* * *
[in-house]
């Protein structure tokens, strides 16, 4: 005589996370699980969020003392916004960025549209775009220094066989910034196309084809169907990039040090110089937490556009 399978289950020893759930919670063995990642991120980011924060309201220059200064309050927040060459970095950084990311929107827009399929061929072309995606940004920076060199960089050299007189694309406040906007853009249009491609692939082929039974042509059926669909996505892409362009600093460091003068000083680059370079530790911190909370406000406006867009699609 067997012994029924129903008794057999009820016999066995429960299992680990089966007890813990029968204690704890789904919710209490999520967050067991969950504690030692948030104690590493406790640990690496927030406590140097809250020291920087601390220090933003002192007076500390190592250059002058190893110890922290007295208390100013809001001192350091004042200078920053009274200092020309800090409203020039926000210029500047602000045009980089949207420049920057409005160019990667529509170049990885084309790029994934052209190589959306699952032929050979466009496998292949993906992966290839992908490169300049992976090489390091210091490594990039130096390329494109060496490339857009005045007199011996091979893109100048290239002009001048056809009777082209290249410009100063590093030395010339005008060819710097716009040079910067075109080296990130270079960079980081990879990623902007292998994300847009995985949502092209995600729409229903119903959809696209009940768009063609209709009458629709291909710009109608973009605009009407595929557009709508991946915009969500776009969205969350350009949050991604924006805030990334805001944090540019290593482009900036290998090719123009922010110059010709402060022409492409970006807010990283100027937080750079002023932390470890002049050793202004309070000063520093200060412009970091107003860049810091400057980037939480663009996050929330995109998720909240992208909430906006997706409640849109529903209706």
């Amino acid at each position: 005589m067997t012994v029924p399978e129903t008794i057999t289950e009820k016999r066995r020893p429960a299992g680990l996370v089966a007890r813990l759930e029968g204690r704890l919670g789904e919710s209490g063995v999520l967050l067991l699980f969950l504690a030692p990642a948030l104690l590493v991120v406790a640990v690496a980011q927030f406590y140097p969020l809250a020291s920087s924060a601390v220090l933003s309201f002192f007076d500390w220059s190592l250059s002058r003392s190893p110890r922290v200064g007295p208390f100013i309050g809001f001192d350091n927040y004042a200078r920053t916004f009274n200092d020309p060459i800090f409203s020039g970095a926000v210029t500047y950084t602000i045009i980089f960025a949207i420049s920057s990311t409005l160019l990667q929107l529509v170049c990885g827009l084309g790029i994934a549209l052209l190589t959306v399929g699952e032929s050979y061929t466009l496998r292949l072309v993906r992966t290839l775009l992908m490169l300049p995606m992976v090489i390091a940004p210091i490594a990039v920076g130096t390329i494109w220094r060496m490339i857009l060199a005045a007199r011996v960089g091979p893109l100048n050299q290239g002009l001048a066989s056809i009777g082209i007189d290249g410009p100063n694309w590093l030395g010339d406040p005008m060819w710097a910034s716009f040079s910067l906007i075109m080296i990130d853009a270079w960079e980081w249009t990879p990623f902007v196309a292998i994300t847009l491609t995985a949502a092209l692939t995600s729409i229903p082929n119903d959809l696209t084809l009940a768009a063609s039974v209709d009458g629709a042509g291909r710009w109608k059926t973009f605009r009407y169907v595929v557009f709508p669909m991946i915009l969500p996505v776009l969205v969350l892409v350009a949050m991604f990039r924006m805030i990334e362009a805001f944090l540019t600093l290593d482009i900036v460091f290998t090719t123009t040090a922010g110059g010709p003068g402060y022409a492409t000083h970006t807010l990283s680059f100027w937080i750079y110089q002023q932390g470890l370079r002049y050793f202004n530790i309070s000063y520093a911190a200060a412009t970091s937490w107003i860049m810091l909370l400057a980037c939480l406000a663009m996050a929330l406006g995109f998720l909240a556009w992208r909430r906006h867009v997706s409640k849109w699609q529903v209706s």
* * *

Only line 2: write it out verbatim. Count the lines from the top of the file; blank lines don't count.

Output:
């Protein structure tokens, strides 16, 4: 005589996370699980969020003392916004960025549209775009220094066989910034196309084809169907990039040090110089937490556009 399978289950020893759930919670063995990642991120980011924060309201220059200064309050927040060459970095950084990311929107827009399929061929072309995606940004920076060199960089050299007189694309406040906007853009249009491609692939082929039974042509059926669909996505892409362009600093460091003068000083680059370079530790911190909370406000406006867009699609 067997012994029924129903008794057999009820016999066995429960299992680990089966007890813990029968204690704890789904919710209490999520967050067991969950504690030692948030104690590493406790640990690496927030406590140097809250020291920087601390220090933003002192007076500390190592250059002058190893110890922290007295208390100013809001001192350091004042200078920053009274200092020309800090409203020039926000210029500047602000045009980089949207420049920057409005160019990667529509170049990885084309790029994934052209190589959306699952032929050979466009496998292949993906992966290839992908490169300049992976090489390091210091490594990039130096390329494109060496490339857009005045007199011996091979893109100048290239002009001048056809009777082209290249410009100063590093030395010339005008060819710097716009040079910067075109080296990130270079960079980081990879990623902007292998994300847009995985949502092209995600729409229903119903959809696209009940768009063609209709009458629709291909710009109608973009605009009407595929557009709508991946915009969500776009969205969350350009949050991604924006805030990334805001944090540019290593482009900036290998090719123009922010110059010709402060022409492409970006807010990283100027937080750079002023932390470890002049050793202004309070000063520093200060412009970091107003860049810091400057980037939480663009996050929330995109998720909240992208909430906006997706409640849109529903209706």